PINEVILLE – Important moments happen every day and often when we least expect them. One day, something just happens or you meet someone, and the entire trajectory of your life is hurled down a new path.
For Jane Shutt, it was just an ordinary day in March 2016. She was working as an administrative assistant at Pineville United Methodist Church, when a homeless man who called her “Mama Jane” walked in the door.
It was his birthday, he told her, and he wanted to spend it with family, so he decided to stop by.
“He thought of us as his family and it just broke my heart,” Shutt said. “I told my friends about it and they said, ‘We hear so many of these stories. We need to stop talking about it and do something.’ So that was kind of the seed.”
Four months later, Pineville Neighbor’s Place was formed, with Shutt serving as executive director and her friends, Mary Jo Patterson and Kathryn Jenkins, as treasurer and secretary. At first, the friends thought their organization would be just a homeless ministry, but the more they looked into it, the more they realized most of the people who needed help were only one big bill away from crisis.
According to Shutt, over 20 percent of the population of Pineville lives at or below the poverty line, but there are hardly any services outside of uptown Charlotte to help them. Pineville Neighbor’s Place aims to fill that void by specifically serving the residents of zip code 28134 and the families of Pineville and Sterling Elementary schools. Their mission, Shutt said, is to connect neighbors to available services, empower them to make life-sustaining changes and unify the churches of Pineville.
The organization has accomplished a lot since its inception two years ago, such as partnering with Crisis Assistance Ministries to complete referrals for rent and utility help. They also work with Beds for Kids – a nonprofit that delivers beds and bedding to children who are sleeping on the floor, or sharing a mattress with multiple family members.
“We needed to get kids off the floor because that’s just not where they should be sleeping,” Shutt said.
But the help doesn’t stop there.
Pineville Neighbor’s Place provides transportation assistance and free bus passes so clients can get to work or to other organizations for additional services. At Sterling Elementary School, the group sponsored Teacher Appreciation Week, provided volunteers for field day, supplied over 600 backpacks with school supplies for students, provided volunteers for Literacy Night and Career Day and connected volunteers to develop a school garden.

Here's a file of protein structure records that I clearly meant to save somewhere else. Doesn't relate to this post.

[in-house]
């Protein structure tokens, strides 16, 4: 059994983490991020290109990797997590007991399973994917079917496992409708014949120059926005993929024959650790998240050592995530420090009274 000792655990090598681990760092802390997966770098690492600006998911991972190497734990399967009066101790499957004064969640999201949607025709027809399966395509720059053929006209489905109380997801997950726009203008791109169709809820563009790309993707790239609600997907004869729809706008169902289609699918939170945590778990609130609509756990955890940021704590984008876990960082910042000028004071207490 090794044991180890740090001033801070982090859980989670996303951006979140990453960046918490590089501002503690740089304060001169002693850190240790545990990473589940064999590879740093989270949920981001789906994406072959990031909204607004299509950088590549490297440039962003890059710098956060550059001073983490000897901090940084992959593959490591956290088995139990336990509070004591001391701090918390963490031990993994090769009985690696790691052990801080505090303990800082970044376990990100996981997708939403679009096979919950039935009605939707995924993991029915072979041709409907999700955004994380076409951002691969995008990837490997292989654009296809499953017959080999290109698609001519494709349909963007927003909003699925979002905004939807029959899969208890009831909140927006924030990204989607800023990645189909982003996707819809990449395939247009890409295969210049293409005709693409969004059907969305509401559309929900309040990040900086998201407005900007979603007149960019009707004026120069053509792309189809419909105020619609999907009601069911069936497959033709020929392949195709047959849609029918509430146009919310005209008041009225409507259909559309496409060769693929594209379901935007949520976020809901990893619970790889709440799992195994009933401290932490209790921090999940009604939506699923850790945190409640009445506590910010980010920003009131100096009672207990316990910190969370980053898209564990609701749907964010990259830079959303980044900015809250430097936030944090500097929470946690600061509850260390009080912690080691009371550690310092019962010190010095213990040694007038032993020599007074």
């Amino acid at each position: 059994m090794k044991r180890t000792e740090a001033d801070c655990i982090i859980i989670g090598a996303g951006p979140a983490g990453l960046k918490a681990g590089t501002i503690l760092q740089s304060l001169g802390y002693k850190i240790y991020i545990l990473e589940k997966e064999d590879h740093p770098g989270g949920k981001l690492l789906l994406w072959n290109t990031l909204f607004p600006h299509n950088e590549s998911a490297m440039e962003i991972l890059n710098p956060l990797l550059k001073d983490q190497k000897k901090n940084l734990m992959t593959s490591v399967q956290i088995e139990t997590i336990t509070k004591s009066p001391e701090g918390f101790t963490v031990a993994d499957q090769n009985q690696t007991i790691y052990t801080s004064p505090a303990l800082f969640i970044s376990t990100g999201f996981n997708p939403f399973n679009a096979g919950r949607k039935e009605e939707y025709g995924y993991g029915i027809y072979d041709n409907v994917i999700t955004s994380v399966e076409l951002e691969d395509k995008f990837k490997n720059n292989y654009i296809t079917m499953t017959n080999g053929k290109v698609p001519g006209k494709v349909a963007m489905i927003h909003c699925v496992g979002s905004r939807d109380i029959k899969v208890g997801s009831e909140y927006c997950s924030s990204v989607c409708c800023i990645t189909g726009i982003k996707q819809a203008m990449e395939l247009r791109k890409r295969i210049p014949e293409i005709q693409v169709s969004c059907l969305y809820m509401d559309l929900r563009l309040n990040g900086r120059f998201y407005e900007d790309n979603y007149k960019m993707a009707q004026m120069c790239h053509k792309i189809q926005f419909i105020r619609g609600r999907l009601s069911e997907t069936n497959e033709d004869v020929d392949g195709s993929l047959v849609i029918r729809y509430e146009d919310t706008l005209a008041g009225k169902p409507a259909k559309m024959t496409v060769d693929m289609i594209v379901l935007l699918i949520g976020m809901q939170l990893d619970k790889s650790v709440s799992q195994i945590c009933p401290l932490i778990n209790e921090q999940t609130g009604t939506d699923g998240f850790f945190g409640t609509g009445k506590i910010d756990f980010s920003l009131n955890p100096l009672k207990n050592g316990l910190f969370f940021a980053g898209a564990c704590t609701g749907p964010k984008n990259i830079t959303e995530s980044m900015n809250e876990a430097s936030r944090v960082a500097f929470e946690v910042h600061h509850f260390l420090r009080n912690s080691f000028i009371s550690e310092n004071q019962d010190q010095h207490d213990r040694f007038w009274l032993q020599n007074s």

The most impressive effort, however, is the group’s annual Potato Drop with the Society of St. Andrew. Volunteers bag over 40,000 pounds of potatoes donated from growers and grocery stores to disperse to food pantries, soup kitchens and shelters in the area. The third-annual Potato Drop will be held Oct. 6.
“That’s an amazing one to see,” Shutt said. “People of all ages, even kids, come out to help bag the potatoes and it just makes you feel good to see everyone come together to help out their community.”
Shutt said Pineville Neighbor’s Place has helped dozens of people over the past two years. As of March 19, 30 people had received over $4,300 in assistance for 2018.
Their biggest success story, however, is about a man who had been homeless for 17 years and was living in an abandoned restaurant next to Pineville United Methodist Church. Shutt said they worked with Housing First, an organization that prioritizes providing permanent housing to people experiencing homelessness, to get him into an apartment.
Shutt wants more success stories in the years to come and hopes a permanent location will allow her nonprofit to grow. Her dream is to one day have computers so clients can fill out job applications, offer financial literacy classes to teach people how to manage money and start a savings account and start a food pantry that’s open on nights and weekends.
“There’s still so much more we can do with Pineville Neighbor’s Place,” Shutt said. “I’ve always wanted to do mission work in another country, but when you have people in your own backyard who are homeless, or on the verge of being homeless, I don’t need to go anywhere else. I want to help my neighbors relieve their burden.”